It's good driving that saves lives
New government publicity shows a car hitting a child in a high street with the claim that at 35 mph it takes 21 feet further to stop than at 30 mph.
We say "Pah!". Simply driving at 30 mph will not save a significant number of lives. We need drivers to pay proper attention and to take full responsibility for their actions. This sort of advertising virtually suggests that ALL you need to do to be safe is to keep to the speed limit.
Anyway, the following story
tells in some detail how a skilled driver saved a life, irrespective of
the speed limit.
|Several years ago I was driving into Uxbridge
to do some shopping. I turned right from a mini roundabout onto the residential
road that led down to the shopping centre. I would have been in second
gear round the roundabout and in the normal course of events would have
perhaps gone up through third and into fourth at about 30 mph and cruised
on at about that.
It was 4pm and there was a lot of activity about. Shoppers, children coming home from school, other cars. On the nearside pavement about 60 yards in front of me were three girls, maybe 10 to 12 years old, chatting in a triangle. One at the edge of the kerb with her back to the road, one facing more or less towards me and the other facing down the other way.
What it was that rang alarm bells about those three in particular I'm not sure. Maybe the intensity of their conversation and the subliminal impression that they didn't appear to be looking around or taking in any other information from their surroundings. There was no one behind giving me the hurry up and no one just at that moment coming the other way. I stayed in third at 25 mph and moved out as far as I could towards the crown of the road. I also moved a finger over the horn button and my right heel across in front of the brake pedal so I could pivot it over faster. As I drew nearer I throttled off even more down to 20 mph or so and by then was pretty much concentrating exclusively on them.
The girl by the kerb must have been saying her final goodbyes. No doubt it never crossed her mind that they could be her last words ever. As I got to about 2 or 3 car lengths from her she pivoted rapidly to her right i.e. away from me, jumped off the kerb and ran flat out across the road. She never looked up or to her right or left - just went.
The situation reduced itself to one of simple physics - trajectories, speeds, accelerations - all bringing both of us to a single point in space and time where the front of my car and her upper legs and pelvis were going to meet. Humans are very good at instantly calculating trajectories which is why we can catch balls so well. Time slows down enormously when you might be about to die as I know well from the three occasions when I've come off a motorbike at high speed. I also now know that it slows down in a similar way when someone else is about to die.
I hit the horn and the brake at the same time. She was a few feet off the kerb already in the fraction of a second it took me to react. As time slowed down I saw her head start to swing towards me as she registered the sound of the horn. Her hair flew back in an opposite reaction and her mouth started to open as she saw the front of the car filling her field of vision and bearing down on top of her. Her legs froze as she skidded to a stop almost exactly centrally in front of my car.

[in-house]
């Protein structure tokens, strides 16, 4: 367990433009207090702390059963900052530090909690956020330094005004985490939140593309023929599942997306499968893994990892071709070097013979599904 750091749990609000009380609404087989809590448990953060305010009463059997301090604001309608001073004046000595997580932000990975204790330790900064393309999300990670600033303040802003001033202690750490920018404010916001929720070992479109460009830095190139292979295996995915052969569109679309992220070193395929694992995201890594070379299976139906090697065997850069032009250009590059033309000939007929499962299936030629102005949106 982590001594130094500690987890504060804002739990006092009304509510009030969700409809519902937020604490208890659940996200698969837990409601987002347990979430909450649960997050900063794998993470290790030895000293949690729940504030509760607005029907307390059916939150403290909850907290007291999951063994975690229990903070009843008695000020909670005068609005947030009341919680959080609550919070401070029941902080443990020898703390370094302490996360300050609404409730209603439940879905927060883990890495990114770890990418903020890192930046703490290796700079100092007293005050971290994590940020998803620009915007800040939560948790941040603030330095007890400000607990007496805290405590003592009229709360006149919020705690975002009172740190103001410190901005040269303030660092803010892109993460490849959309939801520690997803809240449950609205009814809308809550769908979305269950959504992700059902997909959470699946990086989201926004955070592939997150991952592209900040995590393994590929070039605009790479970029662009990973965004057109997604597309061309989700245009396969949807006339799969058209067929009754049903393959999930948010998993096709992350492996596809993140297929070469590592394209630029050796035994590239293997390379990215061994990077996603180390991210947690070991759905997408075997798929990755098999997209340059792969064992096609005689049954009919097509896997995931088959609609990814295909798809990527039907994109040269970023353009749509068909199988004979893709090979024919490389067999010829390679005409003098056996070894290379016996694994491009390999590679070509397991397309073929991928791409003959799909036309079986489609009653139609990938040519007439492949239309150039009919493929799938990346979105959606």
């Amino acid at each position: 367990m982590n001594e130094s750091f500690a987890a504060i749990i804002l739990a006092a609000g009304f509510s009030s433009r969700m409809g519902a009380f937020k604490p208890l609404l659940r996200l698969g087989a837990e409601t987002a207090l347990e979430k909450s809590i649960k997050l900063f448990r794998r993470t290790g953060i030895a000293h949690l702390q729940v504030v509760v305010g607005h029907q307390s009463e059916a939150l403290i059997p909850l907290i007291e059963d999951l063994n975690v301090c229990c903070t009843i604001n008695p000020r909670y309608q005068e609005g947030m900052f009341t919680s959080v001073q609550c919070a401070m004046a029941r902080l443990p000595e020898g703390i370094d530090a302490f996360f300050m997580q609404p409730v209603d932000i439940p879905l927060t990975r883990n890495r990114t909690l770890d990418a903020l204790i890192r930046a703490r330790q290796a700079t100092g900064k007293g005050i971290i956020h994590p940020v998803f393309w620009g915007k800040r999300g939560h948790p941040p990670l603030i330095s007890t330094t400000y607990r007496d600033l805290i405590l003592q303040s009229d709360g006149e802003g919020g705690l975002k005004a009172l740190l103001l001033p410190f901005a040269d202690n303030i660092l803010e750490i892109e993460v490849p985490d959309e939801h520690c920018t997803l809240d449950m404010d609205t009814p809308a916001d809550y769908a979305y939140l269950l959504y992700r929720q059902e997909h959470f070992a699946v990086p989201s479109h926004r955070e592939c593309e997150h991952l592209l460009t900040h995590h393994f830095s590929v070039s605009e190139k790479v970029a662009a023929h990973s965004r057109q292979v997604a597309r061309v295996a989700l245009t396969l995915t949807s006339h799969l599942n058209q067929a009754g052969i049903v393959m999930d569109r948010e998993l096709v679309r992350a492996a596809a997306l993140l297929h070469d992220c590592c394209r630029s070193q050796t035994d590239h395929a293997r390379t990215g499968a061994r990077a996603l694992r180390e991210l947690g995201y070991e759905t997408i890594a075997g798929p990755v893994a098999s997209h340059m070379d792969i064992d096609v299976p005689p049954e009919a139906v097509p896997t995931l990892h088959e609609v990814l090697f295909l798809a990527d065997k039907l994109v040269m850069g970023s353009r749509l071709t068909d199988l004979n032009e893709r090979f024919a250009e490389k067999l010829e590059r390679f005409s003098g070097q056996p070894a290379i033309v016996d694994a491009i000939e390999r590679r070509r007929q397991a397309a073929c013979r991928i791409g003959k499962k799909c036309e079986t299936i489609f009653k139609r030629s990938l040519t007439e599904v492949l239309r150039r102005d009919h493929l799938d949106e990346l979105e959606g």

What saved her life was not what I was doing at the time which was applying the brakes - but what I had done 50 yards previously; slowing down, moving further out and above all concentrating on her. I came to a stop at the same time as she did - about 4 or 5 feet from her and we just looked at each other through the windscreen for a second or two. I pointed down the other side of the road to remind her to look this time before she set off again. It would have been more than ironic if she'd dashed off in relief but straight in front of another car. Alanis Morissette could have had a field day.
I knew I was never going to hit her as it happens - despite the melodrama of the text above. A story needs a little poetic license though :) I didn't even have to brake quite to the limit and could have stopped a bit shorter at the risk of locking the wheels if it had been really necessary. What would have happened if I'd been going faster though is debatable. Much faster and I might have been past her before she ran across. A little bit faster and both our lives might have changed that day. The speed I did set was to guarantee that whatever she did I could avoid her. In effect being proactive on her behalf.
You dissipate more kinetic energy slowing from 30 mph to 20 mph than you do in slowing from 20 mph to rest. If I'd only been doing 30 mph that day I could still have hit her at maybe 20 mph or more. I could have claimed quite legitimately that I wasn't speeding, it wasn't my fault, she never gave me a chance etc. Thousands of parents have no doubt heard exactly that over the years. Little comfort though because she would still have been lying broken on the road. The fact that I had already slowed to 20 mph meant I stopped with room to spare. If I'd actually hit her it certainly wouldn't have been my fault but the accident, like most others, was avoidable. It was avoidable because I avoided it before it had a chance to happen. QED.
The moral is not that speed kills other people. It's that people kill other people. By being unaware, careless, selfish, poorly trained or poorly skilled. A single advert won't change that. The cumulative effect of long term public opinion might though in the same way as drink driving is now much less socially acceptable than it used to be. People always think "it can never happen to me" - sometimes it takes it actually happening to you, or at least coming very close up and personal, to make you fully aware.
As the man in Hill Street Blues used to say - "be careful out there".
Dave Baker 1st July 2001